• Multicast Listener Discovery (MLD) messages manage membership in local subnet groups.
  • IPv6 uses a link-local scope all-nodes multicast address.
  • Does not require manual configuration or DHCP.
  • Must support a 1280-byte packet size (without fragmentation).

Depending on what you are using, the IP address for either version is still valid.  There are some advantages to upgrading from IPv4 to IPv6 such as 79 octillion (that’s 27 zeros) times the IPv4 address space, better bandwidth efficiency, better efficiency and scalability, and works with the latest 3G mobile technologies and beyond.  With so many devices requiring IP addresses for Internet access, the development of a more versatile Internet Protocol was inevitable.  I hope this article helps you better understand the differences between IPv4 and IPv6 so that you can make your decision accordingly.

Juniper Networks describes in layman’s terms on a video in their YouTube channel the need for creating an IPv6 migration strategy.

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Joie Montoya

ICANN’s Big Change

June 22, 2011

The Internet Corporation for Assigned Names and Numbers (ICANN) recently approved a change in their rules for domains.  They are allowing new domain names to be launched next year.  The changes will allow up to 1,000 new web domains.  The application fee alone is $185,000, with an annual fee of $25,000.  With these new domains, the existing regime with be greatly expanded in creativity but, with the high costs, gradually.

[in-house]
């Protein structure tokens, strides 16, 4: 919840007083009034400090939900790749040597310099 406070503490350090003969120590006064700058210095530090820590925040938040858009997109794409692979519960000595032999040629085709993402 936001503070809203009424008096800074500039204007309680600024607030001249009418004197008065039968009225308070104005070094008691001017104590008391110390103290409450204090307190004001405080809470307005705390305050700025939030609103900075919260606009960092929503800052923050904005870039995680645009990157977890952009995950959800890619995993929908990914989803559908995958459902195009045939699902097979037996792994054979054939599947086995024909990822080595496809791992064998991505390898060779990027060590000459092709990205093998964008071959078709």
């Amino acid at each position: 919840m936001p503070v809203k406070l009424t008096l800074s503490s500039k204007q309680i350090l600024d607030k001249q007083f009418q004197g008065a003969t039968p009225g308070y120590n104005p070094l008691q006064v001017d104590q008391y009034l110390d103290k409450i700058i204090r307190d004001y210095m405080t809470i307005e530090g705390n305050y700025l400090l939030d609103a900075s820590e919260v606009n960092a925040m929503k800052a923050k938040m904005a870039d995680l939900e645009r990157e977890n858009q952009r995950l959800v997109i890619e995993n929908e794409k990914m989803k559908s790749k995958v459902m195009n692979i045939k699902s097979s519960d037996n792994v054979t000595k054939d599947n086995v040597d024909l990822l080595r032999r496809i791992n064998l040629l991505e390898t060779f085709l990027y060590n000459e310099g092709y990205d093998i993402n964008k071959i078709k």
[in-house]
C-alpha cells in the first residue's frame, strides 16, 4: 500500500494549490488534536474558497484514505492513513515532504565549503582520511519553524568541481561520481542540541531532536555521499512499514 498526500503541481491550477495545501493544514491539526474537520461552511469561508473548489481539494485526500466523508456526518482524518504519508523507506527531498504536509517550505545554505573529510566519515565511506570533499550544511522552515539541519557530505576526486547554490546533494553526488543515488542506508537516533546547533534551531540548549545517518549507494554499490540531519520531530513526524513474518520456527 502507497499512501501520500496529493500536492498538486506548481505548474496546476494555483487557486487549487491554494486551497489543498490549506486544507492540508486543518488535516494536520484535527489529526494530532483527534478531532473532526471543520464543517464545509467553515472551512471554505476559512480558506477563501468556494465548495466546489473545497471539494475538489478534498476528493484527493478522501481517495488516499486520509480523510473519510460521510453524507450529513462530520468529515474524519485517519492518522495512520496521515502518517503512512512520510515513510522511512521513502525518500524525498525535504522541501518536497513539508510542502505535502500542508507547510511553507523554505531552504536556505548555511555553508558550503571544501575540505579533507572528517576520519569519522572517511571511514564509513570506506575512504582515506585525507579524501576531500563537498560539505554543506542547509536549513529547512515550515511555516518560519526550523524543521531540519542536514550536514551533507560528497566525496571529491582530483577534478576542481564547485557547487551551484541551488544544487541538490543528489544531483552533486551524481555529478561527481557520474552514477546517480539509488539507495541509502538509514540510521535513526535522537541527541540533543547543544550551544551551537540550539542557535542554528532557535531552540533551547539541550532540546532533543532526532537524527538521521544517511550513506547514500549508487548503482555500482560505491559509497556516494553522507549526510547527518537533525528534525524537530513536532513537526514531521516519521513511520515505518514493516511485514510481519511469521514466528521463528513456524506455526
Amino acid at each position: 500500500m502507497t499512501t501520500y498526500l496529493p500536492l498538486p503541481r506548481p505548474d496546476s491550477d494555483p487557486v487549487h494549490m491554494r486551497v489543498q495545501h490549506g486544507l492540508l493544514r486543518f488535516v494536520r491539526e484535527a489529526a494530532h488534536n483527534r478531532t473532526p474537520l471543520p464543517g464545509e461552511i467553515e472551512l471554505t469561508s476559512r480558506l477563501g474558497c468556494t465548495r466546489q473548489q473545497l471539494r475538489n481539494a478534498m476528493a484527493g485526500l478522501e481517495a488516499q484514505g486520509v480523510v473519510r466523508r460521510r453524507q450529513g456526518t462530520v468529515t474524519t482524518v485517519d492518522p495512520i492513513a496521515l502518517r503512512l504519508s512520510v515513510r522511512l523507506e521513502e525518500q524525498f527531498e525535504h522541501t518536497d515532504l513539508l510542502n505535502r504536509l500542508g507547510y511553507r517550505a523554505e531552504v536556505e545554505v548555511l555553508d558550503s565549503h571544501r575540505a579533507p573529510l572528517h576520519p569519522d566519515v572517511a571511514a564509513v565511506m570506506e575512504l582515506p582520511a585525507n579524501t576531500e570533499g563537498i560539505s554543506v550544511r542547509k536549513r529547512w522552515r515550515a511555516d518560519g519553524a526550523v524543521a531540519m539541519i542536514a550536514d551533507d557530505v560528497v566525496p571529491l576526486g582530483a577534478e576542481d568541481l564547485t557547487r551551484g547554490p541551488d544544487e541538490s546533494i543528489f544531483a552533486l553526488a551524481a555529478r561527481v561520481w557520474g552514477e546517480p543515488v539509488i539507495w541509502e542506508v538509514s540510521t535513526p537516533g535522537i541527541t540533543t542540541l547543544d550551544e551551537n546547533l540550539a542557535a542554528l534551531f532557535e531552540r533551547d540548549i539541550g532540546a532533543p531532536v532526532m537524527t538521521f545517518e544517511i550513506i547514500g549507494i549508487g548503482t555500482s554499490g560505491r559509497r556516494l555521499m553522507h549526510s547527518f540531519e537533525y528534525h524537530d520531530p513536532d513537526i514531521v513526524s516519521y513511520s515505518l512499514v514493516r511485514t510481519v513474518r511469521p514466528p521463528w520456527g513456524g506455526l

With ICANN easing rules on domain names, the sky's the limit--as long as you can afford it.The changes will be limited to websites with these domains: .com, .net, and .org.  However, they are expected to let companies register unique website names or better protect their existing brands.  Nonprofit groups could reserve the .school domain and hand out addresses to every elementary school.  Cities could consolidate their websites to .nyc or .losangeles.  And interest groups could stake out their own corner of the Web: .car for auto enthusiasts, .law for attorneys, and .food for restaurants.  This is a big, albeit expensive, change for the Internet, but it looks as if things will go smoothly.  Companies can now have fun, creative web domains!

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Taylor P.

World IPv6 Day (via WordPress.com News)

June 10, 2011

The use of IPv4 addresses by our mobile-enabled devices has hastened the end of this Internet protocol. IPv6 will provide exponentially more IP addresses than IPv4 ever could for years to come.

World IPv6 Day To show our support for IPv6, and as part of our IPv6 migration plan, we have enabled dual stack connectivity on our blog on this occasion of World IPv6 Day. If you view this site over IPv6, you will see a visual indicator confirming access from IPv6: What's IPv6? For those of you who don't know, IPv6 is the next-generation Internet protocol, which offers a large number of IP addresses, 296 (= 79228162514264337593543950336) times of what IPv4 has … Read More

via WordPress.com News